I am a huge fan of tongue twisters in the theatre classroom. They have so many uses. They get a group focused & relaxed, they help warm up the voice, they get the lips and tongue limber and ready to enunciate, they get the brain fired up, they get a class working as a team. And they’re also a whole lot of fun.
We asked our Facebook fans for their favourite tongue twister and, judging by the number of responses we got, it seems that theatre teachers love tongue twisters too! Thanks to them (and mostly to Douglas Fox) this document has over 600 awesome tongue twisters.
Learn your favourites as a group and use them as vocal warm-ups.
Here are some other activities that use tongue twisters.
- Have the class sit in circle. Choose one of the tongue twisters and teach it to the class. Choose one person to start. They say the first word of the tongue twister, the person to their right says the next word, and so on. Start slowly then gradually increase speed.
- Choose a tongue twister. Write a monologue or scene that begins with it. Write a monologue or scene that ends with it. Aim to make the words of the tongue twister organically fit the scene or monologue.
- Choose one of the nonsensical tongue twisters. Write a scene around it that gives it meaning.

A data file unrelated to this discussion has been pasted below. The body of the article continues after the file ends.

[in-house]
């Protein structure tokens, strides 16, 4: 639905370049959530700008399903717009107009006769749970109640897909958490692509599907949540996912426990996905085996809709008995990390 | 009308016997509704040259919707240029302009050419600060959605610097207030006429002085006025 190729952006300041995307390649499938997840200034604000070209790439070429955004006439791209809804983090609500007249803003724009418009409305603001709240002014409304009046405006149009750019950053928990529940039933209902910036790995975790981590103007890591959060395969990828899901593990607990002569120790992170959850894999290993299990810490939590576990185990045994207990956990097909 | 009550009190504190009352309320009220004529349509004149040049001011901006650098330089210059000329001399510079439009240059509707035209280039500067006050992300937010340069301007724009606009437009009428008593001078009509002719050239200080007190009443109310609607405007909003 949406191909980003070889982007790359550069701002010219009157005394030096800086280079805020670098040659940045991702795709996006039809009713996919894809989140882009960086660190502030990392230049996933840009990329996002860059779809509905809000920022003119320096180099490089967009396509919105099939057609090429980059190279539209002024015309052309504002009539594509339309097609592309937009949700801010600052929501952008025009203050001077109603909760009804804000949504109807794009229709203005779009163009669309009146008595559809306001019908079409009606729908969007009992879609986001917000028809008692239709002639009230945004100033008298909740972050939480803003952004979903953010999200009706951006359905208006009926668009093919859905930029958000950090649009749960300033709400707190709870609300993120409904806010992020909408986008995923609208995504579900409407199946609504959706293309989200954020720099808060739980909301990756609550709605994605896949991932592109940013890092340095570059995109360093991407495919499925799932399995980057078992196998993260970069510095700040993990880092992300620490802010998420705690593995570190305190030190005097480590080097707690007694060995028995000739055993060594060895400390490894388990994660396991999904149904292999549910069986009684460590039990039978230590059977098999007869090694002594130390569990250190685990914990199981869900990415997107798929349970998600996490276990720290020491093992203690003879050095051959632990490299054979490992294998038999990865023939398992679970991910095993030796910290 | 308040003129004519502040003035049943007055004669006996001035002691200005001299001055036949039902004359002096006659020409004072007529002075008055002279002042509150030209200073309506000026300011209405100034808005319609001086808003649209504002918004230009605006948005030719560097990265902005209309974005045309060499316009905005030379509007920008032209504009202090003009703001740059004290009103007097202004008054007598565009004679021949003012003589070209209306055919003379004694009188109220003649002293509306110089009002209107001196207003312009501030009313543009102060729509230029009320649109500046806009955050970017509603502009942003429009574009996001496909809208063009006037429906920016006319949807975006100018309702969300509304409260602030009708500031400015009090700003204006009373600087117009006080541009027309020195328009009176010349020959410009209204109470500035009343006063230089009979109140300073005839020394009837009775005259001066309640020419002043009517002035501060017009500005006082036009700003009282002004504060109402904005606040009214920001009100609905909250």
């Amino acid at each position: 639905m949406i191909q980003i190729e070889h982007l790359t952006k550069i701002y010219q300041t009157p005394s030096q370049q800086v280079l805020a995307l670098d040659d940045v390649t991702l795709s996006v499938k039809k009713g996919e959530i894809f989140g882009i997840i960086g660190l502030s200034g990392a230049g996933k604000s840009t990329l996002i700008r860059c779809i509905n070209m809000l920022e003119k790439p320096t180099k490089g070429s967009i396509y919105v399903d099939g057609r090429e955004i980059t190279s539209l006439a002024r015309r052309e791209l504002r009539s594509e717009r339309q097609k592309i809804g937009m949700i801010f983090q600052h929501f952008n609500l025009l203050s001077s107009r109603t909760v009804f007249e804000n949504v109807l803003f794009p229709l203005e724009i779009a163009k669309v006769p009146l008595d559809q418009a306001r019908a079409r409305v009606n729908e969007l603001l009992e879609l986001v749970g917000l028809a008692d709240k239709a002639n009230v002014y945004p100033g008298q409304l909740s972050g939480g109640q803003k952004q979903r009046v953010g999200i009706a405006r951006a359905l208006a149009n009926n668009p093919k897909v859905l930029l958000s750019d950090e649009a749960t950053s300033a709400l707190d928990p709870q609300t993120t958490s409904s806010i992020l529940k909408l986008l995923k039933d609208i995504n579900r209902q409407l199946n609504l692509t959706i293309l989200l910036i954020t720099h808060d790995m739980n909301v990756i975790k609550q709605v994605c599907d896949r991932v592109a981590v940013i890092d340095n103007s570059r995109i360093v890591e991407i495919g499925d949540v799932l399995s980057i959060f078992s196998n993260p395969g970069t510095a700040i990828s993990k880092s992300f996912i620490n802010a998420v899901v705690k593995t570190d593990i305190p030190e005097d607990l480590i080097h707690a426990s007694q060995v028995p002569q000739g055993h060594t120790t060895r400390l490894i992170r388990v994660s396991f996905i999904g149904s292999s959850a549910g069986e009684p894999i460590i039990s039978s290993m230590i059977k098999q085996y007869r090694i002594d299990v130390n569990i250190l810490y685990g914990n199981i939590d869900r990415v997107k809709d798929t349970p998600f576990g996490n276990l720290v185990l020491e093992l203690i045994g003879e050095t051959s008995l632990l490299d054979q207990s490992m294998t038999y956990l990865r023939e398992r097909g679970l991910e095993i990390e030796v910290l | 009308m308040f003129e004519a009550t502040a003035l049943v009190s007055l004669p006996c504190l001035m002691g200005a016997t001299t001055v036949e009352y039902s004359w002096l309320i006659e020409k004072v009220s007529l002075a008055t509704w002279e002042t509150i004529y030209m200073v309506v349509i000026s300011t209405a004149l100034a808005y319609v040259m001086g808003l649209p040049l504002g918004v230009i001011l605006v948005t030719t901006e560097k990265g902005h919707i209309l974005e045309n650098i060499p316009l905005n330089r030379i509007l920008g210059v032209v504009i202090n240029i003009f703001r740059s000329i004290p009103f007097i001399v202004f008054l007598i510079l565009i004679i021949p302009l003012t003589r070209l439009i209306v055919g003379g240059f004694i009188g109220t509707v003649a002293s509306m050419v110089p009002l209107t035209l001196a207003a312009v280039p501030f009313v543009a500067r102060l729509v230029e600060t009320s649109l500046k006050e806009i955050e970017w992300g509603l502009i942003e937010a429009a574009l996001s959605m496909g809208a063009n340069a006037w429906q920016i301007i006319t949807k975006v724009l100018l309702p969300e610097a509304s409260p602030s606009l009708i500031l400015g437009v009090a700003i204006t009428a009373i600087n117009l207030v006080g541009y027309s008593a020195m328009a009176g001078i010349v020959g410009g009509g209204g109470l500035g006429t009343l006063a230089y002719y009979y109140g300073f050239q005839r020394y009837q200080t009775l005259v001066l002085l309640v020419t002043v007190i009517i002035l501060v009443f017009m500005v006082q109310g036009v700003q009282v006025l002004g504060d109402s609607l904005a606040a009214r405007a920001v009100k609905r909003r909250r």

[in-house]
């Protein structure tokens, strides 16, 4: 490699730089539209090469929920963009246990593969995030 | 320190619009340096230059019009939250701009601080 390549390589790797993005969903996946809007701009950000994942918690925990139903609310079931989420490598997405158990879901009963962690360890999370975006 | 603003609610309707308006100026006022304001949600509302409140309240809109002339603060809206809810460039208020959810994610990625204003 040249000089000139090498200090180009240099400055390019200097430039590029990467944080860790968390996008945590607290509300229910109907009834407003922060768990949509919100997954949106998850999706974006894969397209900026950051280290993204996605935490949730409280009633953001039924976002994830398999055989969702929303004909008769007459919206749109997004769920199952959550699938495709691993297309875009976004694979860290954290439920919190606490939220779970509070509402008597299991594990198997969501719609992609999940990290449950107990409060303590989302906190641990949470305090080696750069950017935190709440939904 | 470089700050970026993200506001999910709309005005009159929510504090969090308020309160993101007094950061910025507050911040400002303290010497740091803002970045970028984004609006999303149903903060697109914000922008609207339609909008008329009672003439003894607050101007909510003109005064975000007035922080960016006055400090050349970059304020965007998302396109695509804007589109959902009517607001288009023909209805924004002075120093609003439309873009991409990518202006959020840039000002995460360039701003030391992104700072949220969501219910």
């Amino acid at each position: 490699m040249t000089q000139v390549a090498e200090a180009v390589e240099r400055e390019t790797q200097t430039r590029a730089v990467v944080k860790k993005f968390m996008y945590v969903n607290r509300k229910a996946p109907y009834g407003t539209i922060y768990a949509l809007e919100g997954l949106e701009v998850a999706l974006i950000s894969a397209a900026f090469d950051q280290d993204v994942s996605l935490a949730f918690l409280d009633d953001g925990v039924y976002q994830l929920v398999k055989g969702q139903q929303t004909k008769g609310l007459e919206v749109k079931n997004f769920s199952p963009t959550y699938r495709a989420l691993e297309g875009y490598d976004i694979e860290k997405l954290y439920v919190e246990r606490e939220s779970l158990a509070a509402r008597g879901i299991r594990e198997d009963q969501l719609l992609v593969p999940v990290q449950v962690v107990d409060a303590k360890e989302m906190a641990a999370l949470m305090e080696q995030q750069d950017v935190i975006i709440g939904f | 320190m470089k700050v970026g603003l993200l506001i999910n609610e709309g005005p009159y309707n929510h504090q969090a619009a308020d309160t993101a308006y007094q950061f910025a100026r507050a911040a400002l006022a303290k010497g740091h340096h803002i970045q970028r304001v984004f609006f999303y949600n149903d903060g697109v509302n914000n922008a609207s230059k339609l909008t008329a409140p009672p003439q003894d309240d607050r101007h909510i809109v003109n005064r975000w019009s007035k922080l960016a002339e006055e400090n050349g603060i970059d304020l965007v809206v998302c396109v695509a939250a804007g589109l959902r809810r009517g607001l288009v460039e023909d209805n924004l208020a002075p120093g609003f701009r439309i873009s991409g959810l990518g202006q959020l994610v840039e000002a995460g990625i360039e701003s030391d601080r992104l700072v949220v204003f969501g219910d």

- Match a singing warm-up with a tongue twister that has the same number of syllables.
- Choose one of the longer story-oriented tongue twisters and design a set for it.
- If you’re working on a play, speak the tongue twisters like your character would speak them.
- If you’re not working on a play, write a Character Profile for someone who would say this tongue twister as part of their normal speech pattern.
- Do an improv where the tongue twister is the first line of a scene.
- Do an improv where the tongue twister is the last line of a scene.
- Play Sentences. This is a two person improv game. Write several tongue twisters on strips of paper. Each player puts half the strips of paper in their pocket. The players improvise a scene and every so often they pull out strips of paper and inject the tongue twister into the scene.